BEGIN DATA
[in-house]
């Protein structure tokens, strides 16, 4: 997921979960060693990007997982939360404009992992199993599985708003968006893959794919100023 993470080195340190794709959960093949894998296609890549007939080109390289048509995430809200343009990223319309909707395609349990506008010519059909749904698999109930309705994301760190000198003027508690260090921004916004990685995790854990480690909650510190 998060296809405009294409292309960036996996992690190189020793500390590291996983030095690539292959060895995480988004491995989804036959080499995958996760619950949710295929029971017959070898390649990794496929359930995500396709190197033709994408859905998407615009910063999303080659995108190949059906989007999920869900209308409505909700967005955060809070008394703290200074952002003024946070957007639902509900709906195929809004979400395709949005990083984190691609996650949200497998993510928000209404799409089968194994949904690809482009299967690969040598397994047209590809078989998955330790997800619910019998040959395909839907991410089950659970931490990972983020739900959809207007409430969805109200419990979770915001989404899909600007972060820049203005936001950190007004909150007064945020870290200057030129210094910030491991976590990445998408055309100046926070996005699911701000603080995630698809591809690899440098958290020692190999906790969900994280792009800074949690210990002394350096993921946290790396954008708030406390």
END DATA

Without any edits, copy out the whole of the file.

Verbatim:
[in-house]
């Protein structure tokens, strides 16, 4: 997921979960060693990007997982939360404009992992199993599985708003968006893959794919100023 993470080195340190794709959960093949894998296609890549007939080109390289048509995430809200343009990223319309909707395609349990506008010519059909749904698999109930309705994301760190000198003027508690260090921004916004990685995790854990480690909650510190 998060296809405009294409292309960036996996992690190189020793500390590291996983030095690539292959060895995480988004491995989804036959080499995958996760619950949710295929029971017959070898390649990794496929359930995500396709190197033709994408859905998407615009910063999303080659995108190949059906989007999920869900209308409505909700967005955060809070008394703290200074952002003024946070957007639902509900709906195929809004979400395709949005990083984190691609996650949200497998993510928000209404799409089968194994949904690809482009299967690969040598397994047209590809078989998955330790997800619910019998040959395909839907991410089950659970931490990972983020739900959809207007409430969805109200419990979770915001989404899909600007972060820049203005936001950190007004909150007064945020870290200057030129210094910030491991976590990445998408055309100046926070996005699911701000603080995630698809591809690899440098958290020692190999906790969900994280792009800074949690210990002394350096993921946290790396954008708030406390």